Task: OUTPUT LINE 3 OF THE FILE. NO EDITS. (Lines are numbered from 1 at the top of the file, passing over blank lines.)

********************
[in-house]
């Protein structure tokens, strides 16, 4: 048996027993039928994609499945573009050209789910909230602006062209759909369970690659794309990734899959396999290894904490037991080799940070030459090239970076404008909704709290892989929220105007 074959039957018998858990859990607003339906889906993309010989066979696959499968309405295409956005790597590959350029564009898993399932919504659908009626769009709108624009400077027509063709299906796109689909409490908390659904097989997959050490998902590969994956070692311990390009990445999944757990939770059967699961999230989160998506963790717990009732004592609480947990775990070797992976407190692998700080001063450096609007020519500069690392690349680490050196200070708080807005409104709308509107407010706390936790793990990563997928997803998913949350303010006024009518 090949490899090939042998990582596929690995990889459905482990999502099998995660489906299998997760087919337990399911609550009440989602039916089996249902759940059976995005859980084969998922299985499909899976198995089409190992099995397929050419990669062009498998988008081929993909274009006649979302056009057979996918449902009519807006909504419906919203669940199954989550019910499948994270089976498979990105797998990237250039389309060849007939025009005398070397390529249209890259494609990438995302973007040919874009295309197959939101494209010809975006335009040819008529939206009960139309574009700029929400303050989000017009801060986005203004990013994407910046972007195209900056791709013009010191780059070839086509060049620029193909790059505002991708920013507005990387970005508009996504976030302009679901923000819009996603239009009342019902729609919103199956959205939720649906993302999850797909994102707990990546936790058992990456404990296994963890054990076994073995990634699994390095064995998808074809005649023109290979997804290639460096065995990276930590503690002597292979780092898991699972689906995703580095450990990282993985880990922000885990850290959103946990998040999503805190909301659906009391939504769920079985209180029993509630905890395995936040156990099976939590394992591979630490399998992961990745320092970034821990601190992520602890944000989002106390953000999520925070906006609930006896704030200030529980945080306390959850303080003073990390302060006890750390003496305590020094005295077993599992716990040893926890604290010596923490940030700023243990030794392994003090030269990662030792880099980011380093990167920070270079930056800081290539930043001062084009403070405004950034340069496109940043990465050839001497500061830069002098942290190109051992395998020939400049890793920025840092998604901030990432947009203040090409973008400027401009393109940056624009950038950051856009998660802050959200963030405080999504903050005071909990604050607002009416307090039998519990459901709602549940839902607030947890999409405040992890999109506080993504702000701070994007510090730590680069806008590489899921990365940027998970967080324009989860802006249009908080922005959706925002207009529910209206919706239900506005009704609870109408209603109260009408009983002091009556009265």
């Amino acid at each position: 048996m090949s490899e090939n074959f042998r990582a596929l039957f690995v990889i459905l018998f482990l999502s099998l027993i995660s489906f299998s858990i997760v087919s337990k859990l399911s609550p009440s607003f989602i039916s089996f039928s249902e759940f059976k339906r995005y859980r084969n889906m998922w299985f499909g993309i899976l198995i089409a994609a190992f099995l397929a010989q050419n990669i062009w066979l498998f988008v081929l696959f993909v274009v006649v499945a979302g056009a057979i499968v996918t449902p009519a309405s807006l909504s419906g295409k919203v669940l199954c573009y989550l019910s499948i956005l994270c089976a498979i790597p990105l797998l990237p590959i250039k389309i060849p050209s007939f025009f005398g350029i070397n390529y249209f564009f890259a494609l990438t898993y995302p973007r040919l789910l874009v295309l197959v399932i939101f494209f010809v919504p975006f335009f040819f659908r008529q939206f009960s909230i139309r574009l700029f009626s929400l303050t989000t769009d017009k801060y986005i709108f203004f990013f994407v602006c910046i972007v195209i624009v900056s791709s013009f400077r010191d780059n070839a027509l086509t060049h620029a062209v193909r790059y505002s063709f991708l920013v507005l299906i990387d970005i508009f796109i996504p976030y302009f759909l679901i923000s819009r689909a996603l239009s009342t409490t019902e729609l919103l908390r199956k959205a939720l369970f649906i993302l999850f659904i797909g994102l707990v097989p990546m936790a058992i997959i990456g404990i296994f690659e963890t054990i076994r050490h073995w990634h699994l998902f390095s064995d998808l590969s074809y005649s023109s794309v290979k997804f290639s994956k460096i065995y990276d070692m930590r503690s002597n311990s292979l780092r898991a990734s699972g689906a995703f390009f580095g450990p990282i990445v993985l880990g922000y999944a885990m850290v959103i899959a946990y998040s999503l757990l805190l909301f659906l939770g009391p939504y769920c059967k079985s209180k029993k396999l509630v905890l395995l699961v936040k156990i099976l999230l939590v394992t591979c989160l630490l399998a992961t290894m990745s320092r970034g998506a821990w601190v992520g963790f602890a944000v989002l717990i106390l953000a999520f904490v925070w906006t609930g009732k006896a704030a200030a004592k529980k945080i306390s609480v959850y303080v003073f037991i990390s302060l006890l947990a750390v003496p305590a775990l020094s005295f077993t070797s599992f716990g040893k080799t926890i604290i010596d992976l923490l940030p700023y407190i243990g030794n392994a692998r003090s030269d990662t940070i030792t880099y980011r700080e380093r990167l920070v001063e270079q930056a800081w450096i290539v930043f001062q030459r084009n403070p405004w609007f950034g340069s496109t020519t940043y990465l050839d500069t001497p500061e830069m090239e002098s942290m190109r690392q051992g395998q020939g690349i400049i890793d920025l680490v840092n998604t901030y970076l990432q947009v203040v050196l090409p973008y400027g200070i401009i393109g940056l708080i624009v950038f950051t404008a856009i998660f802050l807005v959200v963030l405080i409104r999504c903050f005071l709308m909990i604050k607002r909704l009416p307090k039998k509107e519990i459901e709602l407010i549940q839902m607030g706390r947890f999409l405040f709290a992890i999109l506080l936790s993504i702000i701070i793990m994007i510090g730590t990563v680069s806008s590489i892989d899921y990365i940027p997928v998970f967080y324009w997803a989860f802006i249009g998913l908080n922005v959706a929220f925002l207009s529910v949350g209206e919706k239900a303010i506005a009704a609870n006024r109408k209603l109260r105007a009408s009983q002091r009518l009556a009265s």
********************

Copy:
């Amino acid at each position: 048996m090949s490899e090939n074959f042998r990582a596929l039957f690995v990889i459905l018998f482990l999502s099998l027993i995660s489906f299998s858990i997760v087919s337990k859990l399911s609550p009440s607003f989602i039916s089996f039928s249902e759940f059976k339906r995005y859980r084969n889906m998922w299985f499909g993309i899976l198995i089409a994609a190992f099995l397929a010989q050419n990669i062009w066979l498998f988008v081929l696959f993909v274009v006649v499945a979302g056009a057979i499968v996918t449902p009519a309405s807006l909504s419906g295409k919203v669940l199954c573009y989550l019910s499948i956005l994270c089976a498979i790597p990105l797998l990237p590959i250039k389309i060849p050209s007939f025009f005398g350029i070397n390529y249209f564009f890259a494609l990438t898993y995302p973007r040919l789910l874009v295309l197959v399932i939101f494209f010809v919504p975006f335009f040819f659908r008529q939206f009960s909230i139309r574009l700029f009626s929400l303050t989000t769009d017009k801060y986005i709108f203004f990013f994407v602006c910046i972007v195209i624009v900056s791709s013009f400077r010191d780059n070839a027509l086509t060049h620029a062209v193909r790059y505002s063709f991708l920013v507005l299906i990387d970005i508009f796109i996504p976030y302009f759909l679901i923000s819009r689909a996603l239009s009342t409490t019902e729609l919103l908390r199956k959205a939720l369970f649906i993302l999850f659904i797909g994102l707990v097989p990546m936790a058992i997959i990456g404990i296994f690659e963890t054990i076994r050490h073995w990634h699994l998902f390095s064995d998808l590969s074809y005649s023109s794309v290979k997804f290639s994956k460096i065995y990276d070692m930590r503690s002597n311990s292979l780092r898991a990734s699972g689906a995703f390009f580095g450990p990282i990445v993985l880990g922000y999944a885990m850290v959103i899959a946990y998040s999503l757990l805190l909301f659906l939770g009391p939504y769920c059967k079985s209180k029993k396999l509630v905890l395995l699961v936040k156990i099976l999230l939590v394992t591979c989160l630490l399998a992961t290894m990745s320092r970034g998506a821990w601190v992520g963790f602890a944000v989002l717990i106390l953000a999520f904490v925070w906006t609930g009732k006896a704030a200030a004592k529980k945080i306390s609480v959850y303080v003073f037991i990390s302060l006890l947990a750390v003496p305590a775990l020094s005295f077993t070797s599992f716990g040893k080799t926890i604290i010596d992976l923490l940030p700023y407190i243990g030794n392994a692998r003090s030269d990662t940070i030792t880099y980011r700080e380093r990167l920070v001063e270079q930056a800081w450096i290539v930043f001062q030459r084009n403070p405004w609007f950034g340069s496109t020519t940043y990465l050839d500069t001497p500061e830069m090239e002098s942290m190109r690392q051992g395998q020939g690349i400049i890793d920025l680490v840092n998604t901030y970076l990432q947009v203040v050196l090409p973008y400027g200070i401009i393109g940056l708080i624009v950038f950051t404008a856009i998660f802050l807005v959200v963030l405080i409104r999504c903050f005071l709308m909990i604050k607002r909704l009416p307090k039998k509107e519990i459901e709602l407010i549940q839902m607030g706390r947890f999409l405040f709290a992890i999109l506080l936790s993504i702000i701070i793990m994007i510090g730590t990563v680069s806008s590489i892989d899921y990365i940027p997928v998970f967080y324009w997803a989860f802006i249009g998913l908080n922005v959706a929220f925002l207009s529910v949350g209206e919706k239900a303010i506005a009704a609870n006024r109408k209603l109260r105007a009408s009983q002091r009518l009556a009265s």